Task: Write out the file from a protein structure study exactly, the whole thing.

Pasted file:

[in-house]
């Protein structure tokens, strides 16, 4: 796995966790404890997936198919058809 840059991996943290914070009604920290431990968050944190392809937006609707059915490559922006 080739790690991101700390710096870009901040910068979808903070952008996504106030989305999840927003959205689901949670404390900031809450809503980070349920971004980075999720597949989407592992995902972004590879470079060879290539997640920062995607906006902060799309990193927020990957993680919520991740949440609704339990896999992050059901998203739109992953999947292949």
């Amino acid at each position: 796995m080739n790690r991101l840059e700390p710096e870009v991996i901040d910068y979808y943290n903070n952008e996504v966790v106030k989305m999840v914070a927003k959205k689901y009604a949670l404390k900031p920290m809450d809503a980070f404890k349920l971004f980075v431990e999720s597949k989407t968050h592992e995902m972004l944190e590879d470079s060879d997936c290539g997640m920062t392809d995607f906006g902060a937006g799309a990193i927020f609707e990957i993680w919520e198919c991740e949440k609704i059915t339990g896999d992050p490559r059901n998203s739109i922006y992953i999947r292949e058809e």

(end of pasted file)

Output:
[in-house]
């Protein structure tokens, strides 16, 4: 796995966790404890997936198919058809 840059991996943290914070009604920290431990968050944190392809937006609707059915490559922006 080739790690991101700390710096870009901040910068979808903070952008996504106030989305999840927003959205689901949670404390900031809450809503980070349920971004980075999720597949989407592992995902972004590879470079060879290539997640920062995607906006902060799309990193927020990957993680919520991740949440609704339990896999992050059901998203739109992953999947292949």
């Amino acid at each position: 796995m080739n790690r991101l840059e700390p710096e870009v991996i901040d910068y979808y943290n903070n952008e996504v966790v106030k989305m999840v914070a927003k959205k689901y009604a949670l404390k900031p920290m809450d809503a980070f404890k349920l971004f980075v431990e999720s597949k989407t968050h592992e995902m972004l944190e590879d470079s060879d997936c290539g997640m920062t392809d995607f906006g902060a937006g799309a990193i927020f609707e990957i993680w919520e198919c991740e949440k609704i059915t339990g896999d992050p490559r059901n998203s739109i922006y992953i999947r292949e058809e």